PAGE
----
A major funding appeal for Afghanistan took place on Monday in Geneva. A plea that drew aid pledges worth more than $1,2 billion, doubling the U.N.’s initial $606 million request to address the humanitarian needs of almost 11 million Afghans for the rest of the year. These are the needs the committed funds will help relieve, and the challenges aid faced now that cash is not an issue.
Malnutrition in transition times
According to the U.N. Office for the Coordination of Humanitarian Affairs (OCHA), food shortages have already forced 12.2 million people, or 30% of the population, to face acute levels of food insecurity and hunger.
Not being able to put food on the table could push millions further to the brink. “Any shock presents a devastating blow to households’ ability to sustain […] many Afghans have already incurred catastrophic levels of debt, in some cases taking them up to 16 years to repay,” describes the appeal in a picture of misery and hardship.
Children malnutrition is another great humanitarian need of concern for the U.N. Today, half of the children under five in Afghanistan face severe malnutrition. And with many health facilities damaged as a result of the conflict, millions of them are at risk of death, sickness and permanent growth impairment. The well-being of the country’s next generation is at peril from birth.
The portrait of a humanitarian catastrophe
The grim state of agriculture is the main humanitarian concern in Afghanistan. In particular millions of farmers, who have to brave the lean season and the harsh winter, are the group more at risk of going hungry. The lack of health care for 3 million Afghans is another pressing worry for the UN. The needs in this area include maternal, new-born and child health care – and after so many years of conflict, trauma care. Covid-19 is perhaps the elephant in the room when it comes to the country’s humanitarian challenges. “Without clear positioning from the de facto authorities on the continuation of COVID-19 vaccination across the country, it is anticipated that continued, large scale population movements will lead to a more acute fourth wave of the pandemic,” laments OCHA. And with Afghanistan in the grips of its second severe drought in four years, water and sanitation is the U.N. third greatest humanitarian headache. The Organization and its partners want to expand water provision by different mechanism, like rehabilitating wells and boreholes, repairing and setting-up handpumps or improve household water treatment. But goodwill may be only the beginning Complex logistics and supply constraints mean that, even if aid is ready, the supplies may never reach the population in need. For instance, and as noted by the appeal, “it will take time for the humanitarian airbridge from Pakistan to be operating at the scale required to support a wide-scale response.” The convoluted financial situation in Afghanistan also hinders the ability of humanitarian actors to buy supplies from local markets and hand over cash assistance to the poor. And to add insult to injury, the new reality in Afghanistan throws in several layers of complexity to the arduous task of aid delivery. Insecurity and gargantuan logistical challenges, coupled with the intricacies of the Taliban relations with the West, made more problematic by the fact that the group’s caretaker cabinet has several members facing UN sanctions for terrorism, make humanitarian work in the country more laborious than ever before. Yet in a meeting last week with the Taliban leadership in Kabul, Martin Griffiths, the UN emergency relief chief, received assurances about the safety, security and freedom of movement for humanitarian workers. A letter received yesterday by the U.N. put it in written. All while the U.N. Secretary-General Antonio Guterres vented a reality check. “What we do [in Afghanistan], namely in the area of humanitarian aid, has a leading role, it is clear. But to think that the U.N. is going to solve the problems that so many for so much time, with so many trillions, have not solved is obviously complete nonsense,” warned the UN chief yesterday in a press conference. In the meantime, far from affluent Geneva, an appalling clock is ticking for millions of Afghans. If the political and logistical hurdles can be overcome, the decisive international response to this humanitarian appeal could slow it down.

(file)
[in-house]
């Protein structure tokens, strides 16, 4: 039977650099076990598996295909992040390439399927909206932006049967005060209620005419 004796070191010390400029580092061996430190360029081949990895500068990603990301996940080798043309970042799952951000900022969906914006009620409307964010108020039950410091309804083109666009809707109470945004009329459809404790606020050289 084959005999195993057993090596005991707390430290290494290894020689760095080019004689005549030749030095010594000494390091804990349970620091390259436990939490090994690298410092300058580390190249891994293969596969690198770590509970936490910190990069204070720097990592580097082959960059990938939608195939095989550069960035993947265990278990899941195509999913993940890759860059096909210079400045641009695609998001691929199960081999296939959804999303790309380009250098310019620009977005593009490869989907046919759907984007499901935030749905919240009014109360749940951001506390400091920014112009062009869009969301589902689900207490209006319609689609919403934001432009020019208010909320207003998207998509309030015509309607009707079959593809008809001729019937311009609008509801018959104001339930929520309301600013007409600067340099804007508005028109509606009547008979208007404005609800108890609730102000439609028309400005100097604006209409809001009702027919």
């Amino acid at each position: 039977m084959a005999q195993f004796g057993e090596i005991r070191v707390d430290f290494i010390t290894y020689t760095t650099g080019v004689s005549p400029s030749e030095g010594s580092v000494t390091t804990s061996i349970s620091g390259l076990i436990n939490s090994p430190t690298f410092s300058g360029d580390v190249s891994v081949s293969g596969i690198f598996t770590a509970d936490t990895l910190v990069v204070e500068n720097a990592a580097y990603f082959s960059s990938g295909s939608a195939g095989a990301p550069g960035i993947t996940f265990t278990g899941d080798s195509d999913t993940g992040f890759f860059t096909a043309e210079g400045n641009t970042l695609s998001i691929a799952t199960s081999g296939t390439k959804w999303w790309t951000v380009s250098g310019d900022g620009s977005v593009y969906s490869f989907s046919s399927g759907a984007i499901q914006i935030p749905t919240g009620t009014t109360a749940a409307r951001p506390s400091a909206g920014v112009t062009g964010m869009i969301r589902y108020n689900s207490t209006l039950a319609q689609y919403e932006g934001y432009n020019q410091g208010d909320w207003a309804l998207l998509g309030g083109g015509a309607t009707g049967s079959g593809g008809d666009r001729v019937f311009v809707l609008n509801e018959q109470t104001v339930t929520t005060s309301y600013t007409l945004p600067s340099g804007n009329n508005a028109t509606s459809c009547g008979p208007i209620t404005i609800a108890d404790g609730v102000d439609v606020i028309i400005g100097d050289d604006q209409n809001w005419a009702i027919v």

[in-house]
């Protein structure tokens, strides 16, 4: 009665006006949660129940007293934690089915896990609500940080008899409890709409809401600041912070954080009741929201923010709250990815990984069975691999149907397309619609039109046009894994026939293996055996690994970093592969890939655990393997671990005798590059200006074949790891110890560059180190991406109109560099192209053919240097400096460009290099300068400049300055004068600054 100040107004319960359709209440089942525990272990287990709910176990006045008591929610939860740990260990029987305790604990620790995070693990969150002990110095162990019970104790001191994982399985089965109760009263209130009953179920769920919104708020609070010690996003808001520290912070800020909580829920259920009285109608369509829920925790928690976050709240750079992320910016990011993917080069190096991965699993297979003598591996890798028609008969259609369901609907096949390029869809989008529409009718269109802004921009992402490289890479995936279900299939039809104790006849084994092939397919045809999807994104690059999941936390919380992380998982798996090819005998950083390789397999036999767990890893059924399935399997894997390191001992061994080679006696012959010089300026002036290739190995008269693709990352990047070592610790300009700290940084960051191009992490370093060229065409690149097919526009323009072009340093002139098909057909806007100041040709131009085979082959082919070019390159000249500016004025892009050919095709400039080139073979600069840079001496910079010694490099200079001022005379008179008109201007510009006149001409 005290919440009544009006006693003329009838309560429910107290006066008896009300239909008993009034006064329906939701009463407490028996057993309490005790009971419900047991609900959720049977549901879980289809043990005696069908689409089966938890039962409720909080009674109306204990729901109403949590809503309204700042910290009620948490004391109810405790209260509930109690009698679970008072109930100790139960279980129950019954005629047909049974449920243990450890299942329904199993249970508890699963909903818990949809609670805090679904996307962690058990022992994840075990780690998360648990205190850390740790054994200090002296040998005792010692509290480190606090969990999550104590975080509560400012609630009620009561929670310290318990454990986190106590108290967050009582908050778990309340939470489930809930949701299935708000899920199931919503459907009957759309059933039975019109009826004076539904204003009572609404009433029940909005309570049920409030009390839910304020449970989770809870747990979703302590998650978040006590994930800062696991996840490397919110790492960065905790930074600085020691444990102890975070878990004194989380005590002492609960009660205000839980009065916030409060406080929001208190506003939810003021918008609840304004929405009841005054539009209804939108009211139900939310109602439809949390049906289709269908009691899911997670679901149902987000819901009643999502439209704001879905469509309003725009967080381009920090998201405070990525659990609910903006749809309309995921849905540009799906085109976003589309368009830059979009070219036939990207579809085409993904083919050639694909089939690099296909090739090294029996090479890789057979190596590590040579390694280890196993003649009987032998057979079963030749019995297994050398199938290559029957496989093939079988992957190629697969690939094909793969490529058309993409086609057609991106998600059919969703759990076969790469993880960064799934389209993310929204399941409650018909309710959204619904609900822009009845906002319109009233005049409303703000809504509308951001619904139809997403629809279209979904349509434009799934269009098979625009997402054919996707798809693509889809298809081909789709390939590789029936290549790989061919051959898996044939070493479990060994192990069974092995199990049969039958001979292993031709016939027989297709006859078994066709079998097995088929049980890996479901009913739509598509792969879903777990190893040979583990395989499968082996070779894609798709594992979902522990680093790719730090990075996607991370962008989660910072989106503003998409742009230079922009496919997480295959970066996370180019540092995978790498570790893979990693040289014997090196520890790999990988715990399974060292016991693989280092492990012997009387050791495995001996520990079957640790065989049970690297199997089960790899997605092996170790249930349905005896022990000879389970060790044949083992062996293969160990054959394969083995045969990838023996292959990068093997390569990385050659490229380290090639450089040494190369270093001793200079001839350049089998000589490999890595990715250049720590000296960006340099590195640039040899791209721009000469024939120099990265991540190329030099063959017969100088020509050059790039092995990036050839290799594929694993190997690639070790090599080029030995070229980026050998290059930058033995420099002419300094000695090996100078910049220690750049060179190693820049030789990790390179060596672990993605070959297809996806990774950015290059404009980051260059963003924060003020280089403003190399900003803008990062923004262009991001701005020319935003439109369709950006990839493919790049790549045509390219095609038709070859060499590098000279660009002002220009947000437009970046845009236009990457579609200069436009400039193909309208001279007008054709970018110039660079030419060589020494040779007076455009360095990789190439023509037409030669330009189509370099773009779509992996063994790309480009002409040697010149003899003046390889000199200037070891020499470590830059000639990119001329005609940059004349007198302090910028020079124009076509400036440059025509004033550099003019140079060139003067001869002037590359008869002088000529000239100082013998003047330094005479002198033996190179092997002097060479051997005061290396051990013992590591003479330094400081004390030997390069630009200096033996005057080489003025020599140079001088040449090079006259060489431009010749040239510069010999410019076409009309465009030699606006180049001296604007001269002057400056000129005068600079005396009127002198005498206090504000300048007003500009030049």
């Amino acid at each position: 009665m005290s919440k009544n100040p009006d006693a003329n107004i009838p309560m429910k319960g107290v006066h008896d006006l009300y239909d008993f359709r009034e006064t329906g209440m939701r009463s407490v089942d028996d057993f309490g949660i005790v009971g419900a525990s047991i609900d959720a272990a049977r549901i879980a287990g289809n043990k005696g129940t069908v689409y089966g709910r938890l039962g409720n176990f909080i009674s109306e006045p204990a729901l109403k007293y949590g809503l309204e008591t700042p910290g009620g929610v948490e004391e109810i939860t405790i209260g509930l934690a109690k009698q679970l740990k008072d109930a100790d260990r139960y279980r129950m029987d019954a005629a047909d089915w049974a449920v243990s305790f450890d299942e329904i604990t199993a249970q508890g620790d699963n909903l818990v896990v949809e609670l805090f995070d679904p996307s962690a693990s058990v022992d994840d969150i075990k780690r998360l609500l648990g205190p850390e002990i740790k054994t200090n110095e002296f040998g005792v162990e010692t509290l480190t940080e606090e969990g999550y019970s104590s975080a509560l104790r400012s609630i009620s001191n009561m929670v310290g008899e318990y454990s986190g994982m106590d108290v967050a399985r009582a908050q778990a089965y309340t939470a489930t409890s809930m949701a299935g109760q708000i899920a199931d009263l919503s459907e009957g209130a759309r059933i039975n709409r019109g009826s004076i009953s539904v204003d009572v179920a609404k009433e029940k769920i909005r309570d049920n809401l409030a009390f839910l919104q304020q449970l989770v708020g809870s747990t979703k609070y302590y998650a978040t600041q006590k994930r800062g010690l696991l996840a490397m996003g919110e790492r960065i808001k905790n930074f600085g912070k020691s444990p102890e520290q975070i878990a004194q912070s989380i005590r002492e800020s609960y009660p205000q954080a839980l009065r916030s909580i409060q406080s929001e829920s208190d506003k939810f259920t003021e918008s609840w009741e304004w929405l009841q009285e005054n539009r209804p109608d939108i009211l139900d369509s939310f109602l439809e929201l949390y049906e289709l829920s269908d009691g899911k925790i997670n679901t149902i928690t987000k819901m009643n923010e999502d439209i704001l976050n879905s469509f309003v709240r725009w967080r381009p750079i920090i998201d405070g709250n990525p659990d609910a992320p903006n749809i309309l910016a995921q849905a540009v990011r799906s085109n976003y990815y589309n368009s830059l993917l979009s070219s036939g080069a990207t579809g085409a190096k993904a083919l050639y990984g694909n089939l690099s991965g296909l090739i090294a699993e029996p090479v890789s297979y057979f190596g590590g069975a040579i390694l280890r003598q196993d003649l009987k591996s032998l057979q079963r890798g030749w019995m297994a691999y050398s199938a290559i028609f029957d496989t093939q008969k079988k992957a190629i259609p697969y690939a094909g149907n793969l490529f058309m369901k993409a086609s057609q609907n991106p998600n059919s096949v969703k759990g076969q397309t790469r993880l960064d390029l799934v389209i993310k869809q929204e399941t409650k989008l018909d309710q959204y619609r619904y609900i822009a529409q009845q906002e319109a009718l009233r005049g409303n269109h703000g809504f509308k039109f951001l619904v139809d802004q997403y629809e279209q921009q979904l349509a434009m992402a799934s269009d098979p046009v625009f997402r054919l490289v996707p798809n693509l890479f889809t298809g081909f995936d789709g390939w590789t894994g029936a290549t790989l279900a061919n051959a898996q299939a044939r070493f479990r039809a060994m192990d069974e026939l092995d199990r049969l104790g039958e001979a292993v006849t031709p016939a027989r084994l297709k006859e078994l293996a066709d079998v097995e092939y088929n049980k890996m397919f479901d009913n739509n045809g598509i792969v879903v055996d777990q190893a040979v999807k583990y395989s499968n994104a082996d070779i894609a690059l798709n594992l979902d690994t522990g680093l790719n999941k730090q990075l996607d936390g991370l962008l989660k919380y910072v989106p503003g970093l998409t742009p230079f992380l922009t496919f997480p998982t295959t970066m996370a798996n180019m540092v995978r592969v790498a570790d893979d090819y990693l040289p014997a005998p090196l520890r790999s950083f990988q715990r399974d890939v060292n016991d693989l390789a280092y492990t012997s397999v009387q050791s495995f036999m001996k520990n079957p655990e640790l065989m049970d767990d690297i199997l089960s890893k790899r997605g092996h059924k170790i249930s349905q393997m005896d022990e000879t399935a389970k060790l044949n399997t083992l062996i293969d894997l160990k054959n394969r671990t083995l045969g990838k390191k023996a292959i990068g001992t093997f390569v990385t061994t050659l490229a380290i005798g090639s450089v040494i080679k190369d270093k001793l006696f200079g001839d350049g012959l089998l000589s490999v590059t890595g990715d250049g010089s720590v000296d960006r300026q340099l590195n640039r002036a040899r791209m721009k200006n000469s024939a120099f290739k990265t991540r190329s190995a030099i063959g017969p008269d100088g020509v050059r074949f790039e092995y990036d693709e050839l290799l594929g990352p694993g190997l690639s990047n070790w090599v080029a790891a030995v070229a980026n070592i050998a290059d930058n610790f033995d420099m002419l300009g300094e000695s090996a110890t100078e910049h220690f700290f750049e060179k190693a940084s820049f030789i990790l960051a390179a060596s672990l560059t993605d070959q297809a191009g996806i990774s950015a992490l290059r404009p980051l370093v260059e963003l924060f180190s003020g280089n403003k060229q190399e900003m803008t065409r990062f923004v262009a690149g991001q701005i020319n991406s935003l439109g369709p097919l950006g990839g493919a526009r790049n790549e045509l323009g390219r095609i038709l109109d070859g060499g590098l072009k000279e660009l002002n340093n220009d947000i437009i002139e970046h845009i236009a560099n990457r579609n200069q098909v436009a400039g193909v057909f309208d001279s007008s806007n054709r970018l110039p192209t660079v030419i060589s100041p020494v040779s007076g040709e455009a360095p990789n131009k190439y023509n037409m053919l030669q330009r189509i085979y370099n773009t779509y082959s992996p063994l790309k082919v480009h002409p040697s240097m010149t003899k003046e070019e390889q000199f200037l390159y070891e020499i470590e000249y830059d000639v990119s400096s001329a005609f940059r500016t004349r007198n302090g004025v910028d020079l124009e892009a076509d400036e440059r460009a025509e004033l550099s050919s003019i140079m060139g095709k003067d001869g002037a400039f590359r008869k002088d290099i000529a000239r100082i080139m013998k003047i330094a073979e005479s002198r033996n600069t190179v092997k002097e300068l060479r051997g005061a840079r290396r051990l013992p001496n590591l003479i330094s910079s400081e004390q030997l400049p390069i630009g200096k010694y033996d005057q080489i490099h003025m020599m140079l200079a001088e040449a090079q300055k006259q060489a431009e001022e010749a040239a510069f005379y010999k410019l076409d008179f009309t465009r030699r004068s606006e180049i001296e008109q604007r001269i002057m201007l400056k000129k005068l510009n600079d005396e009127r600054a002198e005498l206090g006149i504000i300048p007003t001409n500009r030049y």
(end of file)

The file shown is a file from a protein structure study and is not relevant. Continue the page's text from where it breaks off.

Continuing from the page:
Javier Delgado Rivera is a Bangkok-based journalist focused on the United Nations, and a former UN communications consultant. Over almost two decades, his articles have appeared in dozens of media outlets worldwide. He runs @TheUNTimes on Twitter and can be reached at [email protected]